Once the Michigan hockey team’s bus arrived in Ann Arbor and the players started to get off, Michigan coach Mel Pearson asked the upperclassmen to hang back. The reason was clear.
The Wolverines had just returned from their Jan. 15-16 road series against Ohio State, and 18 of Michigan’s 24 points on the weekend had come from freshmen and sophomores. Pearson was not satisfied.
He told his upperclassmen that they needed to step up. And it wasn’t just about what happened in Columbus. All season, the Wolverines’ freshmen — and to a lesser extent their sophomores — have been driving the offense.
Four out of Michigan’s five leading scorers (and eight of the top 10) are underclassmen. The lone senior standout has been forward Michael Pastujov who led the team in goals for much of the year. He sustained an injury in Friday’s game against Minnesota, but Pearson said he’d likely play in this weekend’s Big Ten Tournament.
“I’ve said it before, the freshmen are great, they’re awesome,” Pearson said. “But we do need those upperclassmen. (Senior forward Jack) Becker, Pastujov, (senior forward Dakota) Raabe, those guys know what it takes. They’ve been to the Frozen Four. They’ve played in that. They understand that.”
The upperclassmen have seen what happens when the younger players aren’t there and they don’t produce, and it isn’t pretty. In the December series against Minnesota when three freshmen and two sophomores were away at World Juniors, Michigan suffered its two worst losses of the season, dropping the games 3-1 and 4-0, respectively.
Even with a full roster, the underclassmen haven’t always been able to carry the burden on their own. In their Jan. 15 loss to the Buckeyes, the freshmen and sophomores accounted for over 60% of the shots, all four of the assists and both goals. The Wolverines can only succeed when the entire roster is firing on all cylinders.
The message that Pearson gave his players on the bus almost two months ago is one he’s preached again and again this season:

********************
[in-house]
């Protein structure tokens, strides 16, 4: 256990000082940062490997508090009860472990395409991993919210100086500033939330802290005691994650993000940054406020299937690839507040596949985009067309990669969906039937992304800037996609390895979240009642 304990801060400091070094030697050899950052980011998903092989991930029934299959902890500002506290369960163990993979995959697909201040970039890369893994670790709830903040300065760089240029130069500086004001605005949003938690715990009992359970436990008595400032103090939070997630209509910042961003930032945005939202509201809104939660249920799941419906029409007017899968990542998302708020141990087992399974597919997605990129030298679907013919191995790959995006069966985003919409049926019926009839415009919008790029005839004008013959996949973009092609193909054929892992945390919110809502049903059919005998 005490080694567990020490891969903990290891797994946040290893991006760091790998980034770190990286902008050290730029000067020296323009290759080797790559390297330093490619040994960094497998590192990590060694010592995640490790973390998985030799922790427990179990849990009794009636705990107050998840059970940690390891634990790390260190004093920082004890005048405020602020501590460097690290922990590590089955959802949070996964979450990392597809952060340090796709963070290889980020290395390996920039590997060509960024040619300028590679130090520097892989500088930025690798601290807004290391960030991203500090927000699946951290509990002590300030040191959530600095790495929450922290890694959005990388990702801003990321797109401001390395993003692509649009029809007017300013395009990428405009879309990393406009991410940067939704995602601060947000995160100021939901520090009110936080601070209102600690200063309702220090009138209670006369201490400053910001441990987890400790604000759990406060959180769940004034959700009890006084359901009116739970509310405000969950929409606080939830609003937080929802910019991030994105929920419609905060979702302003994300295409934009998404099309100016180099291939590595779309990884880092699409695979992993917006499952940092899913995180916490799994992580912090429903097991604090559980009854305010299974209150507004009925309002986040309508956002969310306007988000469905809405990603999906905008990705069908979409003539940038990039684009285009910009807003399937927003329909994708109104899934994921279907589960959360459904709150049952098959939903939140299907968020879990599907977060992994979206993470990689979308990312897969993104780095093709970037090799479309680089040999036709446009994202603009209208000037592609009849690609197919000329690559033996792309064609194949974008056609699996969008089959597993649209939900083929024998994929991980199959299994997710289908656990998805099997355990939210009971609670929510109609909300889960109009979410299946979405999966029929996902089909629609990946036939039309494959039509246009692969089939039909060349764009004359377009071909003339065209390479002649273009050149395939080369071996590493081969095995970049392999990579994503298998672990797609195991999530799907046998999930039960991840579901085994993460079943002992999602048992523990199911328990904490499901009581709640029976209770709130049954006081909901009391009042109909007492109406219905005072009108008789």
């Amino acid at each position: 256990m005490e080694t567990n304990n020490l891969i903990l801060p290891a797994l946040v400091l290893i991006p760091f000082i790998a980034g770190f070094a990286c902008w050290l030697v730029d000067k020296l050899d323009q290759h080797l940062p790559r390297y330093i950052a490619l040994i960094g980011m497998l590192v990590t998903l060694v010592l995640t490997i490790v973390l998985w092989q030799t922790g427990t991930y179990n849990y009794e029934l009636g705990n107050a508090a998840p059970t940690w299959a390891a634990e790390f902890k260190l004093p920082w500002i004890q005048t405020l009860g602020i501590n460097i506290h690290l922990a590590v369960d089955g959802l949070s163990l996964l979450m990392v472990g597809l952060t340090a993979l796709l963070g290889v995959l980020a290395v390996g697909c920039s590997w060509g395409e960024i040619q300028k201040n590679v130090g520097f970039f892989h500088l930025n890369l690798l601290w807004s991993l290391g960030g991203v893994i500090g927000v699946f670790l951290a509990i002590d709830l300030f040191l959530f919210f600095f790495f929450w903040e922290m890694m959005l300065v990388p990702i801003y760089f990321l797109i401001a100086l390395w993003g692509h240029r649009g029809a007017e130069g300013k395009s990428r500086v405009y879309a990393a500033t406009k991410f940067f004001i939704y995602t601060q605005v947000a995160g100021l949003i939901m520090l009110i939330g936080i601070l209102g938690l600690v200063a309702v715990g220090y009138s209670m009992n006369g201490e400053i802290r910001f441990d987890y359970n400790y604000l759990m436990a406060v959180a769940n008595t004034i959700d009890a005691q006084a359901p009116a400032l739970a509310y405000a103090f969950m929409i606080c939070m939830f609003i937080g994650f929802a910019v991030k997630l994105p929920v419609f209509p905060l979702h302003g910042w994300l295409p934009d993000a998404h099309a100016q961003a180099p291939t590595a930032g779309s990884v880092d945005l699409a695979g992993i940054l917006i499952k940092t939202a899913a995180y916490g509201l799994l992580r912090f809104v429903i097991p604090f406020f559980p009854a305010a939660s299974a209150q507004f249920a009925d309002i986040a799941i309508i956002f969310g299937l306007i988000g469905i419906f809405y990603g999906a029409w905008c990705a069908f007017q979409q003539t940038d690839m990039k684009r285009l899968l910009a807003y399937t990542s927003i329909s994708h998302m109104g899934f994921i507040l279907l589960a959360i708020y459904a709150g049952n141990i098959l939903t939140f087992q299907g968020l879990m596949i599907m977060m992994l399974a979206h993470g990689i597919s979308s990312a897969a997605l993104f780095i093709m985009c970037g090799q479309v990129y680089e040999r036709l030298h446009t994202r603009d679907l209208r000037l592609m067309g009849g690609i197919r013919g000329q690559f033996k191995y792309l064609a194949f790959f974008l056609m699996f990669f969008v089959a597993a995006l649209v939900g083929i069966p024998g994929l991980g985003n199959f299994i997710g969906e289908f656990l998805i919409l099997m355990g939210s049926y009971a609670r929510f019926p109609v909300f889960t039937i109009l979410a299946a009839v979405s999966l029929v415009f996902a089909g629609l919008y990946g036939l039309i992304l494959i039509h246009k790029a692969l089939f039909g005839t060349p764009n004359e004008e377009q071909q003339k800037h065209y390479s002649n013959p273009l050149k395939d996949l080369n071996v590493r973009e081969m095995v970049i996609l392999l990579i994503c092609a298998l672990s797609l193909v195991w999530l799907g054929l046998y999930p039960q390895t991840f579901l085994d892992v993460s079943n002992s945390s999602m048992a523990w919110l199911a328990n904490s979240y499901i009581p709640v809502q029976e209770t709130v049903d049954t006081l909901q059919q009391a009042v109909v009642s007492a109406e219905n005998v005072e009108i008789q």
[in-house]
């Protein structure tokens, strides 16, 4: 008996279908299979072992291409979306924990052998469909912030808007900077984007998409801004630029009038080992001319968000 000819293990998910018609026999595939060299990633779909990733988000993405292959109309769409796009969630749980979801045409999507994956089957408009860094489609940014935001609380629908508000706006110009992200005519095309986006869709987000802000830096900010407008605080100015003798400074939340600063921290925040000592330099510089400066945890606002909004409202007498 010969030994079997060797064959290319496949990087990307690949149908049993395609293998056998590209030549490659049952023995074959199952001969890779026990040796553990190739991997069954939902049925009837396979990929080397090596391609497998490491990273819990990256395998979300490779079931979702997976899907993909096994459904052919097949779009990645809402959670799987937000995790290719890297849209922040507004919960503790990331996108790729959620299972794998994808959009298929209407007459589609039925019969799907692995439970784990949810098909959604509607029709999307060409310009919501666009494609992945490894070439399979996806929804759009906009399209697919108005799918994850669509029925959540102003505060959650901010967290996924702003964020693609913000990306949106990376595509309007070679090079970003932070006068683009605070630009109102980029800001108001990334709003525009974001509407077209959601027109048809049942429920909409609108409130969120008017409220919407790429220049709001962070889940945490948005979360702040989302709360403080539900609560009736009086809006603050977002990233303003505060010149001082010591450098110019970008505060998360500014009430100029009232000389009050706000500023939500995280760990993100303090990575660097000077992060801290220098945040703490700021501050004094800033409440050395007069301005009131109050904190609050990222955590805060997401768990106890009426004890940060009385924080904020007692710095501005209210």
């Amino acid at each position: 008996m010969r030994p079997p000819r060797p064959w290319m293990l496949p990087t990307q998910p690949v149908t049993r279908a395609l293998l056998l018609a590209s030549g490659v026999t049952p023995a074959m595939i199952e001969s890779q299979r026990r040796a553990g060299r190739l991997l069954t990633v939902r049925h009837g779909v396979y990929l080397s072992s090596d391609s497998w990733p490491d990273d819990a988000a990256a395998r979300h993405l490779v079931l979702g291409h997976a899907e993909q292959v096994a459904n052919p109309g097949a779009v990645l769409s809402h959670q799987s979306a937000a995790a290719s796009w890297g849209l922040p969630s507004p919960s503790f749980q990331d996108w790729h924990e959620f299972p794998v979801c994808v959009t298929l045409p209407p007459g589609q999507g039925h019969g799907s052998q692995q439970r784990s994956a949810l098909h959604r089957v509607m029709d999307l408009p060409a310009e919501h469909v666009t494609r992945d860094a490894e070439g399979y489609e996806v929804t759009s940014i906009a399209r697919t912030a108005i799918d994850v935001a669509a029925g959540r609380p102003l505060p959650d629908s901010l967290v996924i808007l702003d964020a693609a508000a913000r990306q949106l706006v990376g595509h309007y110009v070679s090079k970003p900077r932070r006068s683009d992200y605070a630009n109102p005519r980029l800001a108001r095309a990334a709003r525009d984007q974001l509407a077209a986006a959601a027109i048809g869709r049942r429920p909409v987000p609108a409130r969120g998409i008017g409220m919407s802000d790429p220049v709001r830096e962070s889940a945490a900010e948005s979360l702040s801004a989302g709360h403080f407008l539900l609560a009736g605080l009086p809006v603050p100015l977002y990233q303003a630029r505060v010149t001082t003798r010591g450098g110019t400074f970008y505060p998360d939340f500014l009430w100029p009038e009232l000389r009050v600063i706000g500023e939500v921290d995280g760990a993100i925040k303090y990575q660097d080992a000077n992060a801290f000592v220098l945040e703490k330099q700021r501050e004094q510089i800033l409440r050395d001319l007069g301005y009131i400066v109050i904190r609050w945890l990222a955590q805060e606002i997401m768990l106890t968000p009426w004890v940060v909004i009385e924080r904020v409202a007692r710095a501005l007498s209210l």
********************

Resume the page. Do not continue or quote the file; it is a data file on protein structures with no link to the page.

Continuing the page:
“We need more from our upperclassmen.”
And he’s starting to get just that. Last weekend, facing the Golden Gophers again, Michigan’s upperclassmen showed the grit and offensive prowess that they lacked back in December.
In the second period of Friday’s game, junior defenseman Jack Summers tallied his fourth assist of the season followed shortly after by his first goal.
Becker had a slow start to the season, notching only two goals in the first 21 games, but the captain seems to be ramping up at just the right time. In three out of the last four games, Becker has come up big when the Wolverines need him most. He was the only player able to find the back of the net against Arizona State at the end of last month (a game that resulted in a 1-1 tie).
“(Becker) is picking up the pace a little bit here at the end,” Pearson said. “We need those guys.”
Facing a two-goal deficit in the third period of Saturday’s game against the Gophers, Becker fired off a shot to cut Minnesota’s lead to one. In the end, it wasn’t enough, but maybe that’s the point.
Despite a gradually increasing senior presence on the ice, names like freshmen forwards Matty Beniers and Kent Johnson still dominate the stat sheet for each of Michigan’s games. In order to find success in the upcoming postseason, that momentum will have to keep growing.
On that bus with the upperclassmen, Pearson couldn’t have made himself more clear:
“The freshmen are great, but we’re only going to go as far as you guys take us.”